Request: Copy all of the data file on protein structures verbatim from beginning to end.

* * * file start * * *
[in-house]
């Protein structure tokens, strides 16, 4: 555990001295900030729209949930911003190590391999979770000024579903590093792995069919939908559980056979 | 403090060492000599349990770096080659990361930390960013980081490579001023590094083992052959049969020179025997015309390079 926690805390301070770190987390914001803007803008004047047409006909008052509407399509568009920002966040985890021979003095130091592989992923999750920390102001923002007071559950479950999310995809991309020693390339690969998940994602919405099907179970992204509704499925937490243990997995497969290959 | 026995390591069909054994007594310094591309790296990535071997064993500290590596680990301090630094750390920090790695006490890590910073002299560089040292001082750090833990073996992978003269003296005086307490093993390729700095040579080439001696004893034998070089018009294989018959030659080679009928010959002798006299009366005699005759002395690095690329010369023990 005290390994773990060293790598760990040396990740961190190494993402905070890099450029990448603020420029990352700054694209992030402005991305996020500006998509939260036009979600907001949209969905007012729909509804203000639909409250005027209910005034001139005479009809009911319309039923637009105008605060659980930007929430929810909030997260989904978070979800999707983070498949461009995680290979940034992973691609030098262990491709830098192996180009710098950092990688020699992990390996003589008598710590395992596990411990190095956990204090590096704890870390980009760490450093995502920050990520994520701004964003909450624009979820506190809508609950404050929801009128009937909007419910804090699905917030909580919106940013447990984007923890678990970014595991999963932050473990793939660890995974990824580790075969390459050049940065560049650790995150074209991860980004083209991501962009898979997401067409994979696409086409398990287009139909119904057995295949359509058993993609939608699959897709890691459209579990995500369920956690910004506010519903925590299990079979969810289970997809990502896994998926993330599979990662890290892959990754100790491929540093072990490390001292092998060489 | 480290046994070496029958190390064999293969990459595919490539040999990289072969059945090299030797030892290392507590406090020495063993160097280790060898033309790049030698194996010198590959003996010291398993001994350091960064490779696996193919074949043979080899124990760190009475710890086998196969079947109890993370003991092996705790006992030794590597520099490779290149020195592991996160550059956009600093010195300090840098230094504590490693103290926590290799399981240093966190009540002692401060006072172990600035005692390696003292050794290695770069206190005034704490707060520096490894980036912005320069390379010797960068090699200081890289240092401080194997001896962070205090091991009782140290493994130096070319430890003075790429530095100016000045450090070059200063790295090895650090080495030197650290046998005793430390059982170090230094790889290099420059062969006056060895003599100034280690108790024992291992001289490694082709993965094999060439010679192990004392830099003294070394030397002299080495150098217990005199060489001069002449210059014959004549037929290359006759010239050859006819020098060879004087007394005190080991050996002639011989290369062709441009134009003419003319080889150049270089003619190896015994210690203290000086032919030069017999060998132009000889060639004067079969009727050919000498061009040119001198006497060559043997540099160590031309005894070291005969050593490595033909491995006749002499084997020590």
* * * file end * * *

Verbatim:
[in-house]
């Protein structure tokens, strides 16, 4: 555990001295900030729209949930911003190590391999979770000024579903590093792995069919939908559980056979 | 403090060492000599349990770096080659990361930390960013980081490579001023590094083992052959049969020179025997015309390079 926690805390301070770190987390914001803007803008004047047409006909008052509407399509568009920002966040985890021979003095130091592989992923999750920390102001923002007071559950479950999310995809991309020693390339690969998940994602919405099907179970992204509704499925937490243990997995497969290959 | 026995390591069909054994007594310094591309790296990535071997064993500290590596680990301090630094750390920090790695006490890590910073002299560089040292001082750090833990073996992978003269003296005086307490093993390729700095040579080439001696004893034998070089018009294989018959030659080679009928010959002798006299009366005699005759002395690095690329010369023990 005290390994773990060293790598760990040396990740961190190494993402905070890099450029990448603020420029990352700054694209992030402005991305996020500006998509939260036009979600907001949209969905007012729909509804203000639909409250005027209910005034001139005479009809009911319309039923637009105008605060659980930007929430929810909030997260989904978070979800999707983070498949461009995680290979940034992973691609030098262990491709830098192996180009710098950092990688020699992990390996003589008598710590395992596990411990190095956990204090590096704890870390980009760490450093995502920050990520994520701004964003909450624009979820506190809508609950404050929801009128009937909007419910804090699905917030909580919106940013447990984007923890678990970014595991999963932050473990793939660890995974990824580790075969390459050049940065560049650790995150074209991860980004083209991501962009898979997401067409994979696409086409398990287009139909119904057995295949359509058993993609939608699959897709890691459209579990995500369920956690910004506010519903925590299990079979969810289970997809990502896994998926993330599979990662890290892959990754100790491929540093072990490390001292092998060489 | 480290046994070496029958190390064999293969990459595919490539040999990289072969059945090299030797030892290392507590406090020495063993160097280790060898033309790049030698194996010198590959003996010291398993001994350091960064490779696996193919074949043979080899124990760190009475710890086998196969079947109890993370003991092996705790006992030794590597520099490779290149020195592991996160550059956009600093010195300090840098230094504590490693103290926590290799399981240093966190009540002692401060006072172990600035005692390696003292050794290695770069206190005034704490707060520096490894980036912005320069390379010797960068090699200081890289240092401080194997001896962070205090091991009782140290493994130096070319430890003075790429530095100016000045450090070059200063790295090895650090080495030197650290046998005793430390059982170090230094790889290099420059062969006056060895003599100034280690108790024992291992001289490694082709993965094999060439010679192990004392830099003294070394030397002299080495150098217990005199060489001069002449210059014959004549037929290359006759010239050859006819020098060879004087007394005190080991050996002639011989290369062709441009134009003419003319080889150049270089003619190896015994210690203290000086032919030069017999060998132009000889060639004067079969009727050919000498061009040119001198006497060559043997540099160590031309005894070291005969050593490595033909491995006749002499084997020590």